When is the best time to buy a call option

Discussion in 'Options' started by lasner, Apr 10, 2008.

  1. lasner


    I'm trying to figure out the best time to buy a call option.

    Is there any way to predict what an option will do.

    For example if silver is at 12.82 with three months to expiration I buy a call $4 away from the money how much will this option increase if the price of silver increase by $3.

    Or how much will the price of an option increase if silver jumps $1.50 in one week.

    I'm trying to figure how options will move in different scenarios. Is there any way to get an idea of what will happen.
  2. The delta of the option tells you exactly this. But also realize volatility changes, and time decay can offset these changes as well.

    ie, a $17 option for silver might have a delta of 30 3 months out. So a $1.50 move in silver would change the option's value by $.45. Also realize delta changes as it gets closer to the money; that is what gamma tells.
  3. I strongly advise a good book on options before persuing further. You need to understand delta, gamma, theta, and vega or you're gonna be eaten alive.
  4. lasner


    you know of any places on line to read up on options....
  5. Search the internet stupid. Information is everywhere.
  6. My standard answer:
    The CBOE, redoption, and optionscentral websites have a lot of info. Also you can download thinkorswim software and use their Analyze page to graph out various scenarios. Natenberg and McMillian are a couple must reads.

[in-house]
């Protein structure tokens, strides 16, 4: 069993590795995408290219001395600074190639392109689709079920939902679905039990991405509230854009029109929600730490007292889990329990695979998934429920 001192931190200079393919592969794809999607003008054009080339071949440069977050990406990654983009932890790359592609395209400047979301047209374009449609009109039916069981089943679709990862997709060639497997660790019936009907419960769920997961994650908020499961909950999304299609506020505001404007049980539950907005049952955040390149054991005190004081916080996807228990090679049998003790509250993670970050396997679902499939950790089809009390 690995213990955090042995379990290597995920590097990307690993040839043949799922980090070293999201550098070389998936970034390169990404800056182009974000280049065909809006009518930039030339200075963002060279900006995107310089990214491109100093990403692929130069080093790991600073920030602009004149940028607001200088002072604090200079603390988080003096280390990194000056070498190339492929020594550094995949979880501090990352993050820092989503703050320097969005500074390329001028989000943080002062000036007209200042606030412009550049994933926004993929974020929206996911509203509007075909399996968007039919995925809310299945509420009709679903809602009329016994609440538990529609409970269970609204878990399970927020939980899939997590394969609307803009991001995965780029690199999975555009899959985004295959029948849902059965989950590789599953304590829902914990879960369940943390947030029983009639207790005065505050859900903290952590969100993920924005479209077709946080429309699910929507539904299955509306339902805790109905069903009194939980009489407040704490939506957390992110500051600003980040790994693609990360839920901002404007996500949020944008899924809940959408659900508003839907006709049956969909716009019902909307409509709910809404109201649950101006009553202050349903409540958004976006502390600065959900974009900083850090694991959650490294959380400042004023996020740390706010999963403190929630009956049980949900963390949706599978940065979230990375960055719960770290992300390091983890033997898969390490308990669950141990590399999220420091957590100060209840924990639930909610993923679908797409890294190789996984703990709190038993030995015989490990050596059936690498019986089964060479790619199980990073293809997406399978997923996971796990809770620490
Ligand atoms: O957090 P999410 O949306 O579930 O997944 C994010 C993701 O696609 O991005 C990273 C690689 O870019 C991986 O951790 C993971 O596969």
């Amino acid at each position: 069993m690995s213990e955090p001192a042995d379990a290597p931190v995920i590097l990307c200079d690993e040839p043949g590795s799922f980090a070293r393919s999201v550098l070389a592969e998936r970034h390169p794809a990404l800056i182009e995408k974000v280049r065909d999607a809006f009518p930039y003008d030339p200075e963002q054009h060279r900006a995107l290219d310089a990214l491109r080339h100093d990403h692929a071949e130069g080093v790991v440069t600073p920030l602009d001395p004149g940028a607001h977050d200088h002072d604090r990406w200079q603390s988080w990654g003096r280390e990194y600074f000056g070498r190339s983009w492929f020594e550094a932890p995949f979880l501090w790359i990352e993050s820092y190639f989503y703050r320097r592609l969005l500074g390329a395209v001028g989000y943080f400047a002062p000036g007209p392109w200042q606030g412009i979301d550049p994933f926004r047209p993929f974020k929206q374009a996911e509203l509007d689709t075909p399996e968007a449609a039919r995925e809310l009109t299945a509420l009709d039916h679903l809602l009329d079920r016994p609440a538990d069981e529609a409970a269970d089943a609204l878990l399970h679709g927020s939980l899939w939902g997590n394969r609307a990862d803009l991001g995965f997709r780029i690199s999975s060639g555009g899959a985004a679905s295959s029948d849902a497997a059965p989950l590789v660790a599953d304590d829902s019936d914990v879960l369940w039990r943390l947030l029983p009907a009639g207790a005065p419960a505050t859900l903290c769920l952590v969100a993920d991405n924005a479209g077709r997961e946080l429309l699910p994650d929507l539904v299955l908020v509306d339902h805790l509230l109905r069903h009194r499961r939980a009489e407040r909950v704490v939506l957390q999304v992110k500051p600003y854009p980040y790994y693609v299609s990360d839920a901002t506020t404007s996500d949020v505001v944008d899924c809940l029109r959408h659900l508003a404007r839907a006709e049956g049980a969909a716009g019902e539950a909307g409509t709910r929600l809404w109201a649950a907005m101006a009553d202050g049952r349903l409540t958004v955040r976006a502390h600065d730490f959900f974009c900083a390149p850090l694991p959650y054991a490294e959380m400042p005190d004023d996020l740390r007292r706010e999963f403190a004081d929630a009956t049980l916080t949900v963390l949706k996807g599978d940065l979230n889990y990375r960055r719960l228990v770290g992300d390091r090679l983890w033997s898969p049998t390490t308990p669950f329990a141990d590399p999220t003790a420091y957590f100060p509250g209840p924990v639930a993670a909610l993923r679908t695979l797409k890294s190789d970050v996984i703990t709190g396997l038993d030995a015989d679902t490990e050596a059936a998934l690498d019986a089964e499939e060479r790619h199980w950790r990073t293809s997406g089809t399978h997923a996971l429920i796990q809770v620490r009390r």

My advice is for you not to trade options until you are equipped and prepared to do so.
    Two choices if you must trade options: learn everything about them over the next couple years before putting any significant money in them, or end up eventually losing your money to the pros.
  7. tgrady


    That's really uncalled for. I know six-year-olds with better manners.

    It's a perfectly legitimate request for precisely the reason you yourself state.
  8. Here is what you need to know, if all you do is go long calls or puts.

    1) They can move a lot in relation to the underlying.

    2) They lose time value.

    You want to buy a call at the beginning of a large upward move in the underlying asset. For example you could have bought the NDX 1900 call this morning for $400 and sold it a few hours later for $900. Unless the NDX opens on Friday 4/18 above 1900 that option will expire worthless.
  9. sg20


    You can check the option table to see how much the option price changes relative to the change in price, for a 12.82$ value I believe it would be around $1.5 for $3 increased or better. For options, you typically want to buy at least 3 months away or more, the longer the cheaper but it will be harder to predict. As time value expires the intrinsic value will go to zero, so you'd want to sell the option 1 month before expiration date. Besides time value, there are earning report and news... that could also affect the option prices; so it's good to sell the option early while you can, don't hold on untill the end. Some last notes, read the news everyday so you'll know if the stock is up for sale; you'd have to get out right away or it might go to zeroand stay away from market beween dec to feb, it's slow.

    Good trading.

  10. lasner


    What option table??
    #10     Apr 10, 2008